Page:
Over the past two years, the United States has made enormous strides in Afghanistan. The U.S. military has undertaken a devastating campaign against al Qaeda and its affiliates, as well as members of the Taliban in both Afghanistan and Pakistan. This military pressure has made Americans safer -- Osama bin Laden and dozens of other top al Qaeda leaders are dead, U.S. and NATO troops casualties are down in Afghanistan, and the Afghan government has been given the breathing room it needs to bolster its security forces and its governing institutions.
U.S. policy is now entering a new and complex phase of this conflict, where diplomatic efforts in support of a robust political strategy for Afghanistan and the region will become even more essential. This effort should not become a political football in the coming election season -- it needs strong bipartisan support here at home.
U.S. political leaders, Democrats and Republicans alike, and our military commanders, have consistently argued that the conflict in Afghanistan will not end by military means alone. The elimination of al Qaeda's safe havens and the establishment of long-term peace and security in Afghanistan and the region -- the key U.S. national security objectives -- is best assured by a sustainable political settlement that strengthens the Afghan state so that it can assume greater responsibility for addressing the country's security and economic challenges.
This broad political settlement must include all elements of Afghan society -- opposition groups, non-Taliban Pashtuns, ethnic and religious minorities, women, and civil society. Many of these groups are currently excluded by a government in Kabul that they rightly view as corrupt, closed, and unaccountable.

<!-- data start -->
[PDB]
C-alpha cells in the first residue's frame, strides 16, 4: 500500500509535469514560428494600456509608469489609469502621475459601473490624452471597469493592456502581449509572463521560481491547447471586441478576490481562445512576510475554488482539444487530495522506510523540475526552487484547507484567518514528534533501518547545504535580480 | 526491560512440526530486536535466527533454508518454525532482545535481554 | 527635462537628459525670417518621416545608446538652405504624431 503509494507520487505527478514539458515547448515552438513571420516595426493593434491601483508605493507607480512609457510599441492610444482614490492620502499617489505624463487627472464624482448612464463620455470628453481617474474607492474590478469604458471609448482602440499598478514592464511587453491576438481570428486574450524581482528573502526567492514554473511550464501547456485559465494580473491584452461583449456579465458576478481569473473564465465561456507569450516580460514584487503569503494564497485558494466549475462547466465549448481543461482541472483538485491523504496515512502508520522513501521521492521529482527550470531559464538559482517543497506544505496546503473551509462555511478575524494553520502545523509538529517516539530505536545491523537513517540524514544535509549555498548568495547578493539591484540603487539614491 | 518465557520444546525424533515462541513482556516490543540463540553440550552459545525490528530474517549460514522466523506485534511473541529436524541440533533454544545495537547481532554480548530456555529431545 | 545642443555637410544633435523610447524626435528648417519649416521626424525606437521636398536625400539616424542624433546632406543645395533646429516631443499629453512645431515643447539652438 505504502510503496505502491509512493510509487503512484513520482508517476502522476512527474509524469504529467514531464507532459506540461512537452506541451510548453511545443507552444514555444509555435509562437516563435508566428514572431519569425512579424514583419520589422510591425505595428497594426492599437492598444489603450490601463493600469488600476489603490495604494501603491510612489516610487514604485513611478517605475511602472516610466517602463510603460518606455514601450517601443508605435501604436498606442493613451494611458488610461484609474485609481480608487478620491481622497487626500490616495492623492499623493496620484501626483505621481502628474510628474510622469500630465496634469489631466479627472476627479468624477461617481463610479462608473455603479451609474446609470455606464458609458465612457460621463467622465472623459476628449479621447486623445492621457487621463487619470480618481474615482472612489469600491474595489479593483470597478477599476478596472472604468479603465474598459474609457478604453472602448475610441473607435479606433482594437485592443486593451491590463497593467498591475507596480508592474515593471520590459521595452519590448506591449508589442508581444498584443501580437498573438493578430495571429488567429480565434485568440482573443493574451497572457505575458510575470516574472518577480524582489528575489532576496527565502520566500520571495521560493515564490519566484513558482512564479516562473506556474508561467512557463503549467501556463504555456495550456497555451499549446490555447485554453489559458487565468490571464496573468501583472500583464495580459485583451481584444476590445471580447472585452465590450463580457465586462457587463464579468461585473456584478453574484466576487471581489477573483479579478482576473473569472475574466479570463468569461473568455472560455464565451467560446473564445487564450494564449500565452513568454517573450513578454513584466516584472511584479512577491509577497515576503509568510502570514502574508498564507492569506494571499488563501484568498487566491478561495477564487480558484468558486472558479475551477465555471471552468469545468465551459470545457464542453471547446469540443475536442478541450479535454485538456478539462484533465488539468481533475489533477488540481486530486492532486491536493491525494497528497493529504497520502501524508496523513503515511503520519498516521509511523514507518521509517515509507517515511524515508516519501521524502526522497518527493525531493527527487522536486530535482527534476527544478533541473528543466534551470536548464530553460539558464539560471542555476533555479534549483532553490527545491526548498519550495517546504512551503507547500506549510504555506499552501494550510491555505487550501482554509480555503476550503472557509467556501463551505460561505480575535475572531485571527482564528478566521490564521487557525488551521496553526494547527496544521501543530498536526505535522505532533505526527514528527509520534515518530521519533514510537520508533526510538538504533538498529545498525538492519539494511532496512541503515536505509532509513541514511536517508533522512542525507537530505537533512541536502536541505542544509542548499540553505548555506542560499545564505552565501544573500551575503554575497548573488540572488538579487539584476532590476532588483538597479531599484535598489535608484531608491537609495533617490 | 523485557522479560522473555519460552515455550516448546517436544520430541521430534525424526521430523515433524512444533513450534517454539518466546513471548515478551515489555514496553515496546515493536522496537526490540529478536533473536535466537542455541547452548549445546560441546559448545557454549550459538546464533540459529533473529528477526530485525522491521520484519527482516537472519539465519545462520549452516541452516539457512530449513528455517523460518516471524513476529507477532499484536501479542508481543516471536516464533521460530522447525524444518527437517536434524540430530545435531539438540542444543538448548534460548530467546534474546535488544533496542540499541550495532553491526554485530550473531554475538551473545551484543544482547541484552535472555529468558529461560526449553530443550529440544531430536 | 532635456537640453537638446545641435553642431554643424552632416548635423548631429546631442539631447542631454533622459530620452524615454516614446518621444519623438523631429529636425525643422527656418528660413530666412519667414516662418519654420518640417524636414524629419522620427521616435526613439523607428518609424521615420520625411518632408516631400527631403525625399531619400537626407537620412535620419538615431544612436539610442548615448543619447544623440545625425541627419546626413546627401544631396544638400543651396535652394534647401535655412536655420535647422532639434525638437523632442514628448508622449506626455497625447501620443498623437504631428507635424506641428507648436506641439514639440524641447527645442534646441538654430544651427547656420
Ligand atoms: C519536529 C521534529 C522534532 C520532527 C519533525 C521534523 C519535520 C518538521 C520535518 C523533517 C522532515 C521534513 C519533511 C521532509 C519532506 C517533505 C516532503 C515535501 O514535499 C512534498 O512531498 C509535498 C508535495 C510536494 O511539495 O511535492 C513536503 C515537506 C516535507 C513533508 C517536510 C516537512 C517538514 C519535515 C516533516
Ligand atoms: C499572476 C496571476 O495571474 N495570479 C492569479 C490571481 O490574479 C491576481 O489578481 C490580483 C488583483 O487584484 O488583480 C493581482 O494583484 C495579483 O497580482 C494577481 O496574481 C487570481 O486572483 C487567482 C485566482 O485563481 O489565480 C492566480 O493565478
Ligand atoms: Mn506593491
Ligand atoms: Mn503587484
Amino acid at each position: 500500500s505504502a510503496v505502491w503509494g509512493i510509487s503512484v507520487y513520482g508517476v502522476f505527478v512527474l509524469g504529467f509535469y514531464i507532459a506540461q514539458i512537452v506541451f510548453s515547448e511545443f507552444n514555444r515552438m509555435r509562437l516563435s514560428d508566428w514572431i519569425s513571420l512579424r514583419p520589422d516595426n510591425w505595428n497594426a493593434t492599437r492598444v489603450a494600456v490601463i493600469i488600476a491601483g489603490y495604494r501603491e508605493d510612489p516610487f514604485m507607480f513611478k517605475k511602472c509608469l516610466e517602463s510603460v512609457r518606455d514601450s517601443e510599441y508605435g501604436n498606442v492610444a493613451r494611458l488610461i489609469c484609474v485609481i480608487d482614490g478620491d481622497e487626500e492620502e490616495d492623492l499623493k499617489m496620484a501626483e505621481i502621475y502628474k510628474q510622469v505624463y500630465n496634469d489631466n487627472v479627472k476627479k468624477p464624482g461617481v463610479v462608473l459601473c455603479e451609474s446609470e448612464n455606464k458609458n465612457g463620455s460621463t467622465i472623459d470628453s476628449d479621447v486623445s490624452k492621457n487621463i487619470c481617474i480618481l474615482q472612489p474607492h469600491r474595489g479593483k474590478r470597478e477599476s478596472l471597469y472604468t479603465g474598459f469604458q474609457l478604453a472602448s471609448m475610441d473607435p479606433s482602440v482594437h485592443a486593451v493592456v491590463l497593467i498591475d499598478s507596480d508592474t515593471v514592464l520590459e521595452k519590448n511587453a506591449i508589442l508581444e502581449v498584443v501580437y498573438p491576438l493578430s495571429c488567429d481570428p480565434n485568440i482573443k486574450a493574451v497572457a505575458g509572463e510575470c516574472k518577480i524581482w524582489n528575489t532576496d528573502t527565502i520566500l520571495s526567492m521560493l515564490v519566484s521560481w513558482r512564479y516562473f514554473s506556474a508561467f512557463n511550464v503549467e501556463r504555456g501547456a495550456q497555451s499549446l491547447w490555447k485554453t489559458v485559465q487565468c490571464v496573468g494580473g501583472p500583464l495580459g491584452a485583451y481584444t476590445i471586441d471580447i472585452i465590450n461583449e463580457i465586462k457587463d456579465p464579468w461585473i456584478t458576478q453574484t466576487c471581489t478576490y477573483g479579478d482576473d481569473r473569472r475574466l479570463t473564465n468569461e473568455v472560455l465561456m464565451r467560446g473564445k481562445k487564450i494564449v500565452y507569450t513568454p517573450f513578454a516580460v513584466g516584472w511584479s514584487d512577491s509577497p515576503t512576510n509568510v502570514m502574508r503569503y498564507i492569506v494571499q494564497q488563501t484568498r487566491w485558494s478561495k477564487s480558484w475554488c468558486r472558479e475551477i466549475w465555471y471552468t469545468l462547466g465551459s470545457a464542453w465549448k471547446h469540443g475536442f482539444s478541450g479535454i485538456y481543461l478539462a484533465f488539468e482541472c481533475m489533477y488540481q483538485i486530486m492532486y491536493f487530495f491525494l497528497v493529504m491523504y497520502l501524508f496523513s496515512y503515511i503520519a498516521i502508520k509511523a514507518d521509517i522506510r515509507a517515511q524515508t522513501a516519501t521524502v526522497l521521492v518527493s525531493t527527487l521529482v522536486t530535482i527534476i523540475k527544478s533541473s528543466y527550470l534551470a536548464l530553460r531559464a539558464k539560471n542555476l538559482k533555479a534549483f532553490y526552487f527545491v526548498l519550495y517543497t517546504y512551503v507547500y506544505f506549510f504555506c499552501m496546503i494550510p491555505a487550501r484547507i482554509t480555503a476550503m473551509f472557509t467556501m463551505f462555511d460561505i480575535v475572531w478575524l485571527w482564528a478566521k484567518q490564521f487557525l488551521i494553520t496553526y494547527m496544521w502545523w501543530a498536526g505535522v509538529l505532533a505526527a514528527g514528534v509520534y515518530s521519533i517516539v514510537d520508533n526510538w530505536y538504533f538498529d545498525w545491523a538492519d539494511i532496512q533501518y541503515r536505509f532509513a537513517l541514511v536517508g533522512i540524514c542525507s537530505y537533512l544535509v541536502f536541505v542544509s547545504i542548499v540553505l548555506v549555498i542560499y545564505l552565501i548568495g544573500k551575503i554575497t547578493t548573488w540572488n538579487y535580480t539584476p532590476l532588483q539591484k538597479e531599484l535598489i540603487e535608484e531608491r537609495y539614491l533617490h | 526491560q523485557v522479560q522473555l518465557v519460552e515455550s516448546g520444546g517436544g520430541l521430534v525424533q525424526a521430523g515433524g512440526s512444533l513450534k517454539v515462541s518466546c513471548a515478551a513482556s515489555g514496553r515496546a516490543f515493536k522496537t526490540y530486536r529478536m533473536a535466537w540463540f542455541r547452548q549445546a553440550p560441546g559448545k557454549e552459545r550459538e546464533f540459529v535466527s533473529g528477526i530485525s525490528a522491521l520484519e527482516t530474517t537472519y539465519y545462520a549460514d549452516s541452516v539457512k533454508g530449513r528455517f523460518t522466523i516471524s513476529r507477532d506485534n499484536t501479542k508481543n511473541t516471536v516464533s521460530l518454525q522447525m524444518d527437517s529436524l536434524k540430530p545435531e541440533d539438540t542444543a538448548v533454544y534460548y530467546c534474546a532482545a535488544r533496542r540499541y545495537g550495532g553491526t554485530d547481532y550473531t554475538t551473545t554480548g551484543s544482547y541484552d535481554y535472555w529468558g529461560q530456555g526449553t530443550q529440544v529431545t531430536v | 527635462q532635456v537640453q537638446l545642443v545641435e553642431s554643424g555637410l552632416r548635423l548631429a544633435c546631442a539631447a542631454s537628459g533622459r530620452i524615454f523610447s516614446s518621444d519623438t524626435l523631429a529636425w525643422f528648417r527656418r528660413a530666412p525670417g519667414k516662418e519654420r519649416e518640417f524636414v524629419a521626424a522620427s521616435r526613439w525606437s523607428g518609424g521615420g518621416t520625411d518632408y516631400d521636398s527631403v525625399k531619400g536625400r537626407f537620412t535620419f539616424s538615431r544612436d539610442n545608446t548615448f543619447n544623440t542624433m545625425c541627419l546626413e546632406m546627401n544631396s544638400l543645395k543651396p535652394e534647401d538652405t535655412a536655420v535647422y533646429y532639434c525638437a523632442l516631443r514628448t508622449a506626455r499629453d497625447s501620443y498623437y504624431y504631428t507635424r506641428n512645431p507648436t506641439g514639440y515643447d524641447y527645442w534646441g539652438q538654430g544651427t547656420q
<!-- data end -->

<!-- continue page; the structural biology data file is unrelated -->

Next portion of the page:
Efforts to reach a settlement should include an approach to Taliban elements that are ready to give up the fight and become part of the political process. Such an approach would not -- as some have suggested -- constitute "surrender" to America's enemies. Rather, convincing combatants to leave the insurgency and enter into the political process is the hallmark of a successful counterinsurgency effort.
The decision by Taliban representatives to open a political office in Qatar presents an important opening for such diplomatic efforts. Afghan President Hamid Karzai initially opposed this new political office and recalled Afghanistan's ambassador to Qatar last month, but he has since thought better of the idea. Karzai's decision to gain support for talks with the Taliban from a traditional loya jirga was another step in the right direction.
We are not blind to the potential pitfalls of the diplomatic path. First, the Taliban is a decentralized movement with many different voices and wings -- some of which may be open to talks, and others that may be irreconcilable. An early stage of diplomacy involves testing which Taliban representatives have the authority to speak for which parts of the movement.
Afghan politics pose another significant challenge. After two bitterly disputed and imperfectly conducted elections in Afghanistan, the relations among different Afghan factions are fraught with tensions on all issues, including diplomatic outreach to the Taliban. Many elements in Afghanistan's parliament and government rightly fear that negotiations could turn out to be a back-door route to exclude other Afghan factions and return the Taliban to power. No one in Afghanistan wants such an outcome -- nor should anyone in the United States.
The Karzai government's rocky relationship with the United States poses another obstacle. While the Obama administration has expressed great frustration with the Karzai government over its high-levels of corruption, President Karzai has made inflammatory statements critical of the United States and NATO. Discussions of a proposed U.S.-Afghan "strategic partnership" have stalled over the U.S. military's use of night raids and the control of prisoners, and this dispute could have spillover effects into any diplomatic outreach to elements of the Taliban.